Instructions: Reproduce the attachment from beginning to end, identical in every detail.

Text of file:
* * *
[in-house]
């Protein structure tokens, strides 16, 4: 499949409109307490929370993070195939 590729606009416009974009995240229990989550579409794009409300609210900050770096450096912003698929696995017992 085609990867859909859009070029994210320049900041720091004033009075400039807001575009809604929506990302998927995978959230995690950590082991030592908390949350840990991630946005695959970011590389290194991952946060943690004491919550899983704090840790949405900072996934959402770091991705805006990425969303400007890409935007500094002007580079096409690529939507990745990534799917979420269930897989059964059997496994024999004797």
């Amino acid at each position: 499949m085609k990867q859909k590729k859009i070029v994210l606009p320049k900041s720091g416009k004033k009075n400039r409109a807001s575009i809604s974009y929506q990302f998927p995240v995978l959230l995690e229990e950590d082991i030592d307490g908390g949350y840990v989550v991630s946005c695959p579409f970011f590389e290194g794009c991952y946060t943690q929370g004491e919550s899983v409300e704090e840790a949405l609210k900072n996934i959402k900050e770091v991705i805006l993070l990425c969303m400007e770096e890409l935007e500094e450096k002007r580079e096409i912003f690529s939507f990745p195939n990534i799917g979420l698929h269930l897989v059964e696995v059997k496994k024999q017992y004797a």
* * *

[in-house]
């Protein structure tokens, strides 16, 4: 499949409109307490929370993070195939 590729606009416009974009995240229990989550579409794009409300609210900050770096450096912003698929696995017992 085609990867859909859009070029994210320049900041720091004033009075400039807001575009809604929506990302998927995978959230995690950590082991030592908390949350840990991630946005695959970011590389290194991952946060943690004491919550899983704090840790949405900072996934959402770091991705805006990425969303400007890409935007500094002007580079096409690529939507990745990534799917979420269930897989059964059997496994024999004797």
């Amino acid at each position: 499949m085609k990867q859909k590729k859009i070029v994210l606009p320049k900041s720091g416009k004033k009075n400039r409109a807001s575009i809604s974009y929506q990302f998927p995240v995978l959230l995690e229990e950590d082991i030592d307490g908390g949350y840990v989550v991630s946005c695959p579409f970011f590389e290194g794009c991952y946060t943690q929370g004491e919550s899983v409300e704090e840790a949405l609210k900072n996934i959402k900050e770091v991705i805006l993070l990425c969303m400007e770096e890409l935007e500094e450096k002007r580079e096409i912003f690529s939507f990745p195939n990534i799917g979420l698929h269930l897989v059964e696995v059997k496994k024999q017992y004797a």